“Damn, McCutchen. There’s more blood than whiskey in there.” Sheriff Big Benny Lickter entered through the front door of what had originally been the one-room jail but now served as his office just off Del Rio’s town square. He dropped his hat on his desk. “You really know how to wake a sleepy border town.”
“Have you ever tried the Mustang wine in that place?”
“The Mustang wine? What’s that got to do with anything?”
“Nothing. It’s horrible, that’s all.” McCutchen drummed his fingers on the sheriff’s desk, eyeing the sheriff’s newest outfit. This one looked like something made for silent film rather than real work—vest and tie made from a shiny material, suspenders a necessity to hold the sheriff’s bulk in place. “You satisfied with my report yet?”
Lickter sat down with a huff. “What, that? Yeah, yeah.” He smoothed his hair and sopped the sweat from his brow with a handkerchief. McCutchen nodded politely to mask his disgust. Well over six feet tall and fat, Lickter couldn’t tolerate heat. Hardly forgivable in a place that saw 90 degrees much of the year. The sheriff continued, “Did anybody tell you it looks like you got shot in the chest?”
While transporting his prisoner to jail and reporting the incident to ranger headquarters via telegraph, McCutchen had totally forgotten about the wound. Unbuttoning the top two buttons of his shirt and tearing the bloodied undershirt, he laughed out loud.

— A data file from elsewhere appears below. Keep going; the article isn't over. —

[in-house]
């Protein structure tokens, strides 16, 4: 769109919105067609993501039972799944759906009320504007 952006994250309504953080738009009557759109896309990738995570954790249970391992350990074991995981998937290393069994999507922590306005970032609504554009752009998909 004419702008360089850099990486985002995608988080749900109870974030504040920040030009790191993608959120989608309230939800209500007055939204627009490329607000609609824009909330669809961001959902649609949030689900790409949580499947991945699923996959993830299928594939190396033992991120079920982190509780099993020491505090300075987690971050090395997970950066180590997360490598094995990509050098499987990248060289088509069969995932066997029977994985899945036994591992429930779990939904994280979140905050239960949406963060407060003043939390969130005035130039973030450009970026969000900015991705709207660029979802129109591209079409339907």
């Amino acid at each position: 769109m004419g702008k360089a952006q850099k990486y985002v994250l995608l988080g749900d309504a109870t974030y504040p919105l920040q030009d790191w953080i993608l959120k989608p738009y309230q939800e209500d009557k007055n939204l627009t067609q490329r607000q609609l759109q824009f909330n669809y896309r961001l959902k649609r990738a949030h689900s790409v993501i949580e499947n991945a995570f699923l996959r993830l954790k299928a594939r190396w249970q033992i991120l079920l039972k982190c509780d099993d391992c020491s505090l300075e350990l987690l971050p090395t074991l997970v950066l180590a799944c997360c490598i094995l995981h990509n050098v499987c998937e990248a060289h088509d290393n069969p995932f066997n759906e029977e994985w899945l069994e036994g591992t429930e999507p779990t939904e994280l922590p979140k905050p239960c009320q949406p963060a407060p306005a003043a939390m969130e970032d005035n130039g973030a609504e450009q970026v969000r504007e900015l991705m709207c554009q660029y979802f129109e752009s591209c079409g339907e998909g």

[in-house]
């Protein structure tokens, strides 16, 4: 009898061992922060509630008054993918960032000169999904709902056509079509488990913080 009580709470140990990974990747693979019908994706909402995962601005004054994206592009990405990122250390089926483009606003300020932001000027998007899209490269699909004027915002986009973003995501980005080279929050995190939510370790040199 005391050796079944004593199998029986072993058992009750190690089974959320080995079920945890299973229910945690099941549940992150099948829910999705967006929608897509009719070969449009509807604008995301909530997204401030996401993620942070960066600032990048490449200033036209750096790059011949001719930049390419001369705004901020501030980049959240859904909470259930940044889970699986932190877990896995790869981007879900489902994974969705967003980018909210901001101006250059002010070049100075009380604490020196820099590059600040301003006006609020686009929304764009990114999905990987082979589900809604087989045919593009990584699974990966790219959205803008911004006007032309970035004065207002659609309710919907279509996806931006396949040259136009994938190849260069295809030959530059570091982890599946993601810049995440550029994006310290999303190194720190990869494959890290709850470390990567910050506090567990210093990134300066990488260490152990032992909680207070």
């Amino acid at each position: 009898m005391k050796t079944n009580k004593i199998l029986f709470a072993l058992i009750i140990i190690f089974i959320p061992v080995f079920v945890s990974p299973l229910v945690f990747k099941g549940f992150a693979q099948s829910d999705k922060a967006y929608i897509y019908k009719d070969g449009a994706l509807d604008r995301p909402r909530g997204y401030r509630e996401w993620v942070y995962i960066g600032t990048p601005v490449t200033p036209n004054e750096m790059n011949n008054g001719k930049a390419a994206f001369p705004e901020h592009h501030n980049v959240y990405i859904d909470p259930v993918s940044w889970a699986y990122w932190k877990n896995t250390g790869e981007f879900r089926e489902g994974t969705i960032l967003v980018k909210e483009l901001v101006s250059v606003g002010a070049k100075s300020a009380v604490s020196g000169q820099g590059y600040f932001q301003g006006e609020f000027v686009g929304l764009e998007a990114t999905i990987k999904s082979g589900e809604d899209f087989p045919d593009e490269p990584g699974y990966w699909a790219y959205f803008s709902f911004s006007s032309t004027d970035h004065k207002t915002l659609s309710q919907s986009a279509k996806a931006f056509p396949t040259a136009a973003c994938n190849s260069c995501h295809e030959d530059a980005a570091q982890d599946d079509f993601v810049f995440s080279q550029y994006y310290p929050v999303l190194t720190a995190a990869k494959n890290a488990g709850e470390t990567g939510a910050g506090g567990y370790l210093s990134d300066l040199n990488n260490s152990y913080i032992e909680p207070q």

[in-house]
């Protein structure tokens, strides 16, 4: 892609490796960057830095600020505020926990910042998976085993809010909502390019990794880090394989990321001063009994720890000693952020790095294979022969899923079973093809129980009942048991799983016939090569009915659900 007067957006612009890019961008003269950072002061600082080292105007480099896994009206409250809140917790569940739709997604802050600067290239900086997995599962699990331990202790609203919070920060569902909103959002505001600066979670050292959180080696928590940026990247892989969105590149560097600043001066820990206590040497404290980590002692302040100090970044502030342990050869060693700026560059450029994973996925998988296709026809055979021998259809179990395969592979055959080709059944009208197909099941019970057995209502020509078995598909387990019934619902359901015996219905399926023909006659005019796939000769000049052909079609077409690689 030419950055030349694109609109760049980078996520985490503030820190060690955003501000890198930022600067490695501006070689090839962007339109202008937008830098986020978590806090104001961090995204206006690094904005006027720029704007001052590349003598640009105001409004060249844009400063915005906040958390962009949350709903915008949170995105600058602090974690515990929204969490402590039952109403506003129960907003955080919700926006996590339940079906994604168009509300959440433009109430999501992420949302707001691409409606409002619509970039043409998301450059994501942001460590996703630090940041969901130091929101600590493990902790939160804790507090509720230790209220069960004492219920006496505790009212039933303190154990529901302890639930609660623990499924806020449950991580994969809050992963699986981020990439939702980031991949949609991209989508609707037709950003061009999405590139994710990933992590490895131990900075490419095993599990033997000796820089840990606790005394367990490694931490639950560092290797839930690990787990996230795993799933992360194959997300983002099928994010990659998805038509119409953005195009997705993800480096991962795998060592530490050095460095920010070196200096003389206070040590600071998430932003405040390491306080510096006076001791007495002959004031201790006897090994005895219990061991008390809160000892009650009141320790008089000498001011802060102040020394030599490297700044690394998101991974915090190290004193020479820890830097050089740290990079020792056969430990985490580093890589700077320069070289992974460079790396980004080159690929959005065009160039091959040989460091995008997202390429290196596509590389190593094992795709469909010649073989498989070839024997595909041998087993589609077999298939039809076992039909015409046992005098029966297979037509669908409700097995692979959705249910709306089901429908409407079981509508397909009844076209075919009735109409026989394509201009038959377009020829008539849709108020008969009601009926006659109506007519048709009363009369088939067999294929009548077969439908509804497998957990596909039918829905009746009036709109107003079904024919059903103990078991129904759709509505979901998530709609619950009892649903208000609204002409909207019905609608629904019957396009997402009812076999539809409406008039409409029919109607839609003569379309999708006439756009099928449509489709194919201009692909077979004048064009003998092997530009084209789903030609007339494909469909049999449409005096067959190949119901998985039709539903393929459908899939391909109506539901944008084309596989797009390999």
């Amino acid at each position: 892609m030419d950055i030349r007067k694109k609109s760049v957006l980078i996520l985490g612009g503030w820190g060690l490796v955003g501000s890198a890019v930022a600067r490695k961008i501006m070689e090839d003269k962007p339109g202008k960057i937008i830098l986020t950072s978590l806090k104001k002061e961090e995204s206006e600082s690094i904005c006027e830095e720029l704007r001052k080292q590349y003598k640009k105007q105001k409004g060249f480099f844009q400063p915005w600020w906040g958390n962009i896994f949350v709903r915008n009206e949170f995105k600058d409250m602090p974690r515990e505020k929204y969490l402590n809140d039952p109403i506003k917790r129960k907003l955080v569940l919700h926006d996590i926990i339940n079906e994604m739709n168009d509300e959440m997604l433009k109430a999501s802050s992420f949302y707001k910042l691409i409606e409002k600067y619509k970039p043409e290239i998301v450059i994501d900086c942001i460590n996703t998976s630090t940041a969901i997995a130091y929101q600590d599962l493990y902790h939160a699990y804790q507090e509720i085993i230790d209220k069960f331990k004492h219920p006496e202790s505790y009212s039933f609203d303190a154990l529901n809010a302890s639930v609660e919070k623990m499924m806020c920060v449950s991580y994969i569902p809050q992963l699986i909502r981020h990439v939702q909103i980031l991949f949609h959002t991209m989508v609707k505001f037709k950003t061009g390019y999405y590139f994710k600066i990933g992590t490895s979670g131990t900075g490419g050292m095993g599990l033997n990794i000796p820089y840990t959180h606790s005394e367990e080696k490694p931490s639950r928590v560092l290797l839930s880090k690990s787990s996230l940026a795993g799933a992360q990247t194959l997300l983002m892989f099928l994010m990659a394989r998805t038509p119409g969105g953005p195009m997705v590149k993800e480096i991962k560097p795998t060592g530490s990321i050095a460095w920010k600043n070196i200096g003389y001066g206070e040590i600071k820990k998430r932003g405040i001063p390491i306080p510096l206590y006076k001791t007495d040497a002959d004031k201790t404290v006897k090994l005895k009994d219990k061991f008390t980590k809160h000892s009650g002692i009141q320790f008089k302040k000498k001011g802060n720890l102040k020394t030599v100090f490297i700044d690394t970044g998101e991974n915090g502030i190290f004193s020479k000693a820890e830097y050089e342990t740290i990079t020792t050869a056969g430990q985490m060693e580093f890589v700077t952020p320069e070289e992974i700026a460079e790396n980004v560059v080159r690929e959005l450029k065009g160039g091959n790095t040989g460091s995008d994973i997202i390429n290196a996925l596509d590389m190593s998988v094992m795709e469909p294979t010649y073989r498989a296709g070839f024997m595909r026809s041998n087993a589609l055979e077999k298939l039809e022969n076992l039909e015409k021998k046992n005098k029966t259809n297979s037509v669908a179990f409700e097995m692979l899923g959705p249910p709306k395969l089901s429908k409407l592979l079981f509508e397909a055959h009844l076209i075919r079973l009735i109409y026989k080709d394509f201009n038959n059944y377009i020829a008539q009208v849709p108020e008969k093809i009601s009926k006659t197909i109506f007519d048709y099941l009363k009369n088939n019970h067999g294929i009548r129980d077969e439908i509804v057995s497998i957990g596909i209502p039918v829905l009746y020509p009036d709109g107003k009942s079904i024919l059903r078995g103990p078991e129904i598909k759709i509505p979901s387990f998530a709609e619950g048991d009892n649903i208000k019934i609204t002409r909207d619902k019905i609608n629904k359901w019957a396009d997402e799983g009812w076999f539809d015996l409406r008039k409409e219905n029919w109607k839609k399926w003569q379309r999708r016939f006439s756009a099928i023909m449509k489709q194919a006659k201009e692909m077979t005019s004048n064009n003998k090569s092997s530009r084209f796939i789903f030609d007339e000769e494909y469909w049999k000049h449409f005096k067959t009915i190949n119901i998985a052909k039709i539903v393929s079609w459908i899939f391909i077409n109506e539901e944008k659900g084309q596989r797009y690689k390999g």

“You rangers get shot so much it’s funny now?”
“Only if the bullet packs a punch as weak as that nigger Jack Johnson after twenty rounds with Jess Willard.”
“I’m afraid, Ranger McCutchen, that I don’t follow boxing much.”
Still smiling, McCutchen sat back in his chair. “You got an old rag you don’t need, and some tape and gauze?”
Lickter tossed him his handkerchief.
McCutchen admired it. “Fancy.” But Lickter waved him off dismissively. The ranger gently tugged the bullet out of his chest while applying pressure with the kerchief. “Apparently, the barroom table took all the fight out of it.”
“Well that was down right kindly.” Lickter sat up straight in his chair, smoothing his vest and necktie. McCutchen thought the effort pathetic when what the man needed was to smooth the sloppy rolls of flesh he tried to conceal with his dandified dress. “So what of this feller you got stinking up my jail cell? I’ll be damned if there ain’t more Mexicans underfoot these days than cockroaches.”
“Las cucarachas,” McCutchen mused as he held the kerchief over the wound. He thought the label was insulting to the bug, an adaptive specimen living in the harshest of conditions. “Well, if it’s alright with you, I’d like to question that greaser about something I heard the lot of ‘em talking over just before the scuffle.”